Leaving the EU DebateFull Debate: Read Full Debate
Jim ShannonMain Page: Jim Shannon (Democratic Unionist Party) - Strangford)
Department Debates - View all Jim Shannon's debates with the Department for Exiting the European Union
I understand that. The same is true of the Backbench Business Committee, which has no control over when it can schedule debates; it has to work within times that are given to it. Nevertheless, I am raising this issue so that the Petitions Committee might consider it and make representations to whoever is in control of the schedule, to point out the problems that we are having. We can make jokes about it, but if this continues I think there will come a point when the public ask, “Are these petitions really being taken seriously enough by Members of Parliament?”
My second point is not a major one, but I am not sure about the efficacy of lumping petitions together in a oner for consideration. I know that it would take more time if we did not do that. However, although the petitions that we are discussing appear to be alternatives to each other, we cannot necessarily test the pros and cons of each by reference to people who have petitioned on a completely different matter. I think we ought not to aggregate such matters. We should not simply make the assumption that anybody who signs a petition about Brexit will be happy and content to have their concerns considered in conjunction with those of anybody else who signs a petition about Brexit, which may come from a completely different perspective.
I will move on to the substance of the debate. I am against Brexit, my party is against Brexit and Scotland voted against Brexit, so I think people know where I stand. I am not into “Project Fear”; I had enough of “Project Fear” in the 2014 Scottish independence referendum. I do not suggest that the world will end if Brexit goes ahead on 29 March. In fact, I do not even think that it will be that big a historical event, apart from the significance of the date, in terms of what materially happens.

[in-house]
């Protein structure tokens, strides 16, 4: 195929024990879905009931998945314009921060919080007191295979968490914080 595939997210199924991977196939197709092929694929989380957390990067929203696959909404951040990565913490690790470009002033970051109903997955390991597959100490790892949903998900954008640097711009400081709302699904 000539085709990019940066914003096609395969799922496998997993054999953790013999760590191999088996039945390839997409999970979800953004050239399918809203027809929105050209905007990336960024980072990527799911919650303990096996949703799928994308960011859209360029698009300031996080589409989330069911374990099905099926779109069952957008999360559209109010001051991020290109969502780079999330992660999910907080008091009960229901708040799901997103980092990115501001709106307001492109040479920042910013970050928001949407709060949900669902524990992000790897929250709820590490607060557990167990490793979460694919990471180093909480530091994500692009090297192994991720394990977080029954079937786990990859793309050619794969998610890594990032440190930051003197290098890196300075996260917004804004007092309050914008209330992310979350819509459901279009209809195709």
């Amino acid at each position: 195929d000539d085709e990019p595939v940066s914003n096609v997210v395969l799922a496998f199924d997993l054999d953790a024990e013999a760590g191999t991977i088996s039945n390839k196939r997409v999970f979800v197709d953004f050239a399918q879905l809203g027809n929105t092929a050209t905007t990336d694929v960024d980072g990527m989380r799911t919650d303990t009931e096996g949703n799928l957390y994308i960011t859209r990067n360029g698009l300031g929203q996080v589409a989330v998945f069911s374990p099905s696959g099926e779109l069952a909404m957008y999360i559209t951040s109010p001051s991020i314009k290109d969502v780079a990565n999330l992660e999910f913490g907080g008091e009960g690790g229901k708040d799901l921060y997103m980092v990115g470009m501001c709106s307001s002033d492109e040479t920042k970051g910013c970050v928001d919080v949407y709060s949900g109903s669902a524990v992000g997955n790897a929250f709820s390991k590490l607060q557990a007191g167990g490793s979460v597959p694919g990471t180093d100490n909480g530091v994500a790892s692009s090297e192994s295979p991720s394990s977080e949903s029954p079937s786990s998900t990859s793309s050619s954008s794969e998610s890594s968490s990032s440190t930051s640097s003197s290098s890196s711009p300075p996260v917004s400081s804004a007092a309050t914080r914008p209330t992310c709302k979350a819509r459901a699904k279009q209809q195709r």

I think that the most horrible thing about this process is that we will enter a process of slow, insidious grinding down of living standards, and with that will come a grinding down of the hope and optimism of the country and a fuelling of many of the sentiments that led to the vote in 2016. My concern is that we are about to commit a degree of national self-harm that we could avoid; it is entirely self-inflicted.
Having said that, all that we can summate from the petitions that we are considering today is that opinion is divided. The big question now: what are we going to do to take this process forward, knowing that the country is divided, knowing that Parliament is divided and knowing that it is very, very difficult to try to chart a course through?
I turn to the question of whether there should be another referendum on the question. I do not think that we should put the same question again, but I do think that there are circumstances in which it is legitimate to go back to the people and consult them further. We cannot do so every day, but in a democracy people have the right to change their minds. Particularly when one decision has created a process and led to things that were not anticipated, people have the right to be consulted again.